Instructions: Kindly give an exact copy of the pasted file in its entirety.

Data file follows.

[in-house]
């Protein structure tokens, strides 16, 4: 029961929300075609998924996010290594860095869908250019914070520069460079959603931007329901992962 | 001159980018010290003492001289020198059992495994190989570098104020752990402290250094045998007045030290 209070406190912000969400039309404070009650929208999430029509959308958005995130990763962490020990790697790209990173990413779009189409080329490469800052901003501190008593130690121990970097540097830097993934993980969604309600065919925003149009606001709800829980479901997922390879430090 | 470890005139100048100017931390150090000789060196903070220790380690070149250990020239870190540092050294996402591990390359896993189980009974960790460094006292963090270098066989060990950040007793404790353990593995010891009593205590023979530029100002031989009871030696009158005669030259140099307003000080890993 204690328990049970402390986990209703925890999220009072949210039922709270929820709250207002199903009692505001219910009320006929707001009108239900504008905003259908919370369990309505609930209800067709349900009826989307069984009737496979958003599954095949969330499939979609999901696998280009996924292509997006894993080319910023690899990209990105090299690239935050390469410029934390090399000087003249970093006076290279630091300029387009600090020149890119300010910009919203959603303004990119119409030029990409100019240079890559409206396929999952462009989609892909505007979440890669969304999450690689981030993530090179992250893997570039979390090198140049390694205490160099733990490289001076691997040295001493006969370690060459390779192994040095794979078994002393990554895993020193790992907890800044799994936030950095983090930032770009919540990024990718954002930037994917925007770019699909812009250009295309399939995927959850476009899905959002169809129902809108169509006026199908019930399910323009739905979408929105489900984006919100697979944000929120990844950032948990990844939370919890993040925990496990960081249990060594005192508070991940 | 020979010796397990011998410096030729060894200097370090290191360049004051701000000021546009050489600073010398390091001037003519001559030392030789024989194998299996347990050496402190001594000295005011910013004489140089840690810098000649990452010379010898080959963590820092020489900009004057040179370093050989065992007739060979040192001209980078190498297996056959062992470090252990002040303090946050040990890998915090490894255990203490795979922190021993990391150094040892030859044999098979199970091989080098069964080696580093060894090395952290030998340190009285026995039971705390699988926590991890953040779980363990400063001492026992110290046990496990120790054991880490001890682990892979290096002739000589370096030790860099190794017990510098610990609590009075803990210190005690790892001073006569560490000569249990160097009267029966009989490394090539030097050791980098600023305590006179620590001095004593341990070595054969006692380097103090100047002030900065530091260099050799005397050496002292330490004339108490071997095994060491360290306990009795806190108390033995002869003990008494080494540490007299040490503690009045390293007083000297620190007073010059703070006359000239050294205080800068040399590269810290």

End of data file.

[in-house]
């Protein structure tokens, strides 16, 4: 029961929300075609998924996010290594860095869908250019914070520069460079959603931007329901992962 | 001159980018010290003492001289020198059992495994190989570098104020752990402290250094045998007045030290 209070406190912000969400039309404070009650929208999430029509959308958005995130990763962490020990790697790209990173990413779009189409080329490469800052901003501190008593130690121990970097540097830097993934993980969604309600065919925003149009606001709800829980479901997922390879430090 | 470890005139100048100017931390150090000789060196903070220790380690070149250990020239870190540092050294996402591990390359896993189980009974960790460094006292963090270098066989060990950040007793404790353990593995010891009593205590023979530029100002031989009871030696009158005669030259140099307003000080890993 204690328990049970402390986990209703925890999220009072949210039922709270929820709250207002199903009692505001219910009320006929707001009108239900504008905003259908919370369990309505609930209800067709349900009826989307069984009737496979958003599954095949969330499939979609999901696998280009996924292509997006894993080319910023690899990209990105090299690239935050390469410029934390090399000087003249970093006076290279630091300029387009600090020149890119300010910009919203959603303004990119119409030029990409100019240079890559409206396929999952462009989609892909505007979440890669969304999450690689981030993530090179992250893997570039979390090198140049390694205490160099733990490289001076691997040295001493006969370690060459390779192994040095794979078994002393990554895993020193790992907890800044799994936030950095983090930032770009919540990024990718954002930037994917925007770019699909812009250009295309399939995927959850476009899905959002169809129902809108169509006026199908019930399910323009739905979408929105489900984006919100697979944000929120990844950032948990990844939370919890993040925990496990960081249990060594005192508070991940 | 020979010796397990011998410096030729060894200097370090290191360049004051701000000021546009050489600073010398390091001037003519001559030392030789024989194998299996347990050496402190001594000295005011910013004489140089840690810098000649990452010379010898080959963590820092020489900009004057040179370093050989065992007739060979040192001209980078190498297996056959062992470090252990002040303090946050040990890998915090490894255990203490795979922190021993990391150094040892030859044999098979199970091989080098069964080696580093060894090395952290030998340190009285026995039971705390699988926590991890953040779980363990400063001492026992110290046990496990120790054991880490001890682990892979290096002739000589370096030790860099190794017990510098610990609590009075803990210190005690790892001073006569560490000569249990160097009267029966009989490394090539030097050791980098600023305590006179620590001095004593341990070595054969006692380097103090100047002030900065530091260099050799005397050496002292330490004339108490071997095994060491360290306990009795806190108390033995002869003990008494080494540490007299040490503690009045390293007083000297620190007073010059703070006359000239050294205080800068040399590269810290």